Bay makes final roster, Wells doesn’t

ryan.divish@thenewstribune.comApril 1, 2013 

OAKLAND—There wasn’t much drama to it. Jason Bay was told on Friday and everyone else assumed it was a foregone conclusion even before that. But on Sunday, the Mariners made it official, finalizing their 25-man roster with Bay winning the last roster spot over Casper Wells.

With Bay making the trip to Salt Lake City for an exhibition with Colorado on Saturday and Wells staying back in Peoria, Ariz., playing in minor league games, the message seemed pretty clear.

“Ultimately, with what Jason Bay brings to the ballclub, we felt like that was the better fit for us right now and on into the season,” Mariners manager Eric Wedge said.

Bay, 34, hit .321 this spring (17-for-53) with three doubles, a triple, two homers and six RBI. He also drew eight walks to help boost his on-base percentage to .410.

For the first time in his career, Bay went into spring training without a roster spot. It was a new feeling for the Canadian.

“I actually kind of liked it,” he said. “It was different.”

But he also never really let the possibility of not making the team enter his mind.

“I never really thought otherwise,” Bay said. “I felt comfortable with myself and what I’ve done. From the day I signed here, I was on the team in my own mind. I had to still go out and do that and I’m glad I did.”

Still, Bay knows he’s won the job as the fifth outfielder and is far removed from his days as a starter.

“I knew coming in I wasn’t going to play 162 games here,” he said. “I’m really looking forward to just contributing any way I can when I get to play. It’s a different part of my career.”

Wells is man without a team for the moment. His future with the Mariners is unclear. He struggled this spring, hitting .189 (10-for-53) with five of those hits coming in two games. He also struck out 19 times. But it wasn’t just his spring struggles that hurt him. Wells had chances in 2012 to define a bigger role for himself and simply couldn’t do it.

“When you talk about spring training, it’s a small window,” Wedge said. “Ultimately, you take into consideration everything leading up to that and as you move forward through this year as well.”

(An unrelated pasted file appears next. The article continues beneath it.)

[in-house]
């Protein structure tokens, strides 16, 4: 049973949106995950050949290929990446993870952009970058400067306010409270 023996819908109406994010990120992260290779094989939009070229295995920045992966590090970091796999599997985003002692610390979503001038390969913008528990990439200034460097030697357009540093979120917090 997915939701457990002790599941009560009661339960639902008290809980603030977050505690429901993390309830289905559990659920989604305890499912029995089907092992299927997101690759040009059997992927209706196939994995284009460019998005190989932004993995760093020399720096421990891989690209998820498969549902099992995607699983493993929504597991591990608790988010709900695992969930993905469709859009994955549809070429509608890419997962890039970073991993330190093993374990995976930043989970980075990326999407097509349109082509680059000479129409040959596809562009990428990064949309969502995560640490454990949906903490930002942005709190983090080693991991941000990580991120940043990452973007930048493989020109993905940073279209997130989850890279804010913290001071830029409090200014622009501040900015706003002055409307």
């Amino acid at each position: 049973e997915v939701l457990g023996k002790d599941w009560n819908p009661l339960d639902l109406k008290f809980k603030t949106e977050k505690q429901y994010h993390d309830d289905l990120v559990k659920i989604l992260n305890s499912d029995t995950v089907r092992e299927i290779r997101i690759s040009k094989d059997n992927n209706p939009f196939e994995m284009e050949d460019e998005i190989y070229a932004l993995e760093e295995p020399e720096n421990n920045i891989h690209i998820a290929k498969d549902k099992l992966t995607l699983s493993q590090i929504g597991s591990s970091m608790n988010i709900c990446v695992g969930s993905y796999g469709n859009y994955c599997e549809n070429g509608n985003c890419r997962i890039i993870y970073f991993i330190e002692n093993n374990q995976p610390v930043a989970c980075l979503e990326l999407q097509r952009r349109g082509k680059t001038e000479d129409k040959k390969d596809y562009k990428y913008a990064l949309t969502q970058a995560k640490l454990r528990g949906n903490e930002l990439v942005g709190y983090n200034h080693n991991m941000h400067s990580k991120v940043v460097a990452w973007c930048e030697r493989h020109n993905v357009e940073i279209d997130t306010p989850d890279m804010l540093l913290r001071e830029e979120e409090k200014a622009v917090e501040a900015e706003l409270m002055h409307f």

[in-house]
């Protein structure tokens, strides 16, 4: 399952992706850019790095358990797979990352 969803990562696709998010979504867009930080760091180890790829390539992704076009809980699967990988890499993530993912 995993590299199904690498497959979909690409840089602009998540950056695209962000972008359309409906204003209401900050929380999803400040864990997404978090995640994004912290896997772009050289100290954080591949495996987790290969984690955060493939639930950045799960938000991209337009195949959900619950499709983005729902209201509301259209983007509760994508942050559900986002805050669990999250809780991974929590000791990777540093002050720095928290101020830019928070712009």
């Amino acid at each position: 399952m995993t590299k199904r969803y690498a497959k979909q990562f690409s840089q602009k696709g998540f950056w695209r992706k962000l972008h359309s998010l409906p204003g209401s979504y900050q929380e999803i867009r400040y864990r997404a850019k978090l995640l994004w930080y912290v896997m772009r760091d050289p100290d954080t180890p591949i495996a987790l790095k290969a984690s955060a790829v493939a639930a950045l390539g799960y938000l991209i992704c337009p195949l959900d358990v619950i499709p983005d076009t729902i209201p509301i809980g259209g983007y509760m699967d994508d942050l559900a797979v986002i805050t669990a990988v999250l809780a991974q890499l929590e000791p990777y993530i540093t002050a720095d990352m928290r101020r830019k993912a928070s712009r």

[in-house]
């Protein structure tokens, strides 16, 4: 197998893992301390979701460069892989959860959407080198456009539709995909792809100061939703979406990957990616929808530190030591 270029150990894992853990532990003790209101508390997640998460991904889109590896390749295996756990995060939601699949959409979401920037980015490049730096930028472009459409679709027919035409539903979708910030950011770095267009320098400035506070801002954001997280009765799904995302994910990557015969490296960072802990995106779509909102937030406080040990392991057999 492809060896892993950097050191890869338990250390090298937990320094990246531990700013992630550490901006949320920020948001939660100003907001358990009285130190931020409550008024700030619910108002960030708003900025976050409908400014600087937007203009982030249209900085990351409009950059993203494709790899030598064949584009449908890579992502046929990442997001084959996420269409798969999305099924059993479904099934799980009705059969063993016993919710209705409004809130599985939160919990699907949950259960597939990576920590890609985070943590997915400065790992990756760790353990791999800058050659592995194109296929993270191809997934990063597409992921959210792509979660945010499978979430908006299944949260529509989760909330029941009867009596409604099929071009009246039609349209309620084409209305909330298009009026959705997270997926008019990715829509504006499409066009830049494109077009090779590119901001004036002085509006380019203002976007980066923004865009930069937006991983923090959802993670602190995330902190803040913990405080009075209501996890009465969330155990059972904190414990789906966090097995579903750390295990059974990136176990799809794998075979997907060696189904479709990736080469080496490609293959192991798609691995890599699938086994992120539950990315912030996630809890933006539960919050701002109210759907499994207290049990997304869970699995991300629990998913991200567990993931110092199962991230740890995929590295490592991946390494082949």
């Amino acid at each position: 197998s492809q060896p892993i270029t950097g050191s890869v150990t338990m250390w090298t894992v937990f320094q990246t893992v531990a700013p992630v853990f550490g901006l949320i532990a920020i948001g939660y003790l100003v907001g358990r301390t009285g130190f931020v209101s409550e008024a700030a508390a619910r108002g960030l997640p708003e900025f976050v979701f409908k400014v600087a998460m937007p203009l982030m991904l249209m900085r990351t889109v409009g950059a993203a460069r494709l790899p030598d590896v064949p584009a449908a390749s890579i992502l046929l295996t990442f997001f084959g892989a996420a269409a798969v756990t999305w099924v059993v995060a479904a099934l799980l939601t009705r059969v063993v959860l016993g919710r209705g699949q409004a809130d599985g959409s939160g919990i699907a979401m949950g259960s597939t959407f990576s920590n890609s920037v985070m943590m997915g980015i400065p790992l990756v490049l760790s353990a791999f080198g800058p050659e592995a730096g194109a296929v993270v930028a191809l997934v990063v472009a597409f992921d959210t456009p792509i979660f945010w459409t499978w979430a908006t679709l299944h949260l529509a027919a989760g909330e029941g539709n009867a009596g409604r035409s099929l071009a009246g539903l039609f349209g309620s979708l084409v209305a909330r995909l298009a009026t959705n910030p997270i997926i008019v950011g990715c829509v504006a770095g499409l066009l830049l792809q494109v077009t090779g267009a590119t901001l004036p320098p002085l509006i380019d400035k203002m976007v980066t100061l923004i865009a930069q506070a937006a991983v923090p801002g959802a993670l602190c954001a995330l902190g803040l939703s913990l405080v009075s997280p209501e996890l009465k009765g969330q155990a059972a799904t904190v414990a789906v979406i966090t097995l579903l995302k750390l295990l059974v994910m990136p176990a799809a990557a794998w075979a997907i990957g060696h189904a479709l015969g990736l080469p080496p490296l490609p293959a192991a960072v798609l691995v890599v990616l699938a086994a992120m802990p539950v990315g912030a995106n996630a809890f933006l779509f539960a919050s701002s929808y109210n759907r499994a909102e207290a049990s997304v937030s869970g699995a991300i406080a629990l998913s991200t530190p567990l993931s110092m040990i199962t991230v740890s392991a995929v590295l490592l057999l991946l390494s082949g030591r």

The Mariners made a procedural roster move to be able to designate Wells for assignment. They selected minor leaguer D.J. Mitchell and added him to the 40-man roster first, and then optioned Mitchell to Triple-A Tacoma. To make room for Mitchell, the Mariners designated Wells for assignment, giving them 10 days to either trade, release or place him on waivers.

Had they not made that move with Mitchell, the Mariners, per spring training rules, would have had to simply release Wells because he is out of Triple-A options.


The honor and privilege that comes with starting on opening day hasn’t dulled Felix Hernandez’s excitement after all these years. Today Hernandez will be making the sixth opening-day start of his career and fifth in a row since 2009.

“It’s always special,” he said. “Not just for me, but for all the guys. It’s just very special.”

Hernandez has been special on opening day. He has a 3-0 record with a 1.59 ERA in his five starts.


While Hernandez will start for the Mariners, left-hander Brett Anderson will go for Oakland at 7:07 tonight. The game will be televised on Root Sports and broadcast locally on 710-AM.

The Olympian is pleased to provide this opportunity to share information, experiences and observations about what's in the news. Some of the comments may be reprinted elsewhere in the site or in the newspaper. We encourage lively, open debate on the issues of the day, and ask that you refrain from profanity, hate speech, personal comments and remarks that are off point. Thank you for taking the time to offer your thoughts.

Commenting FAQs | Terms of Service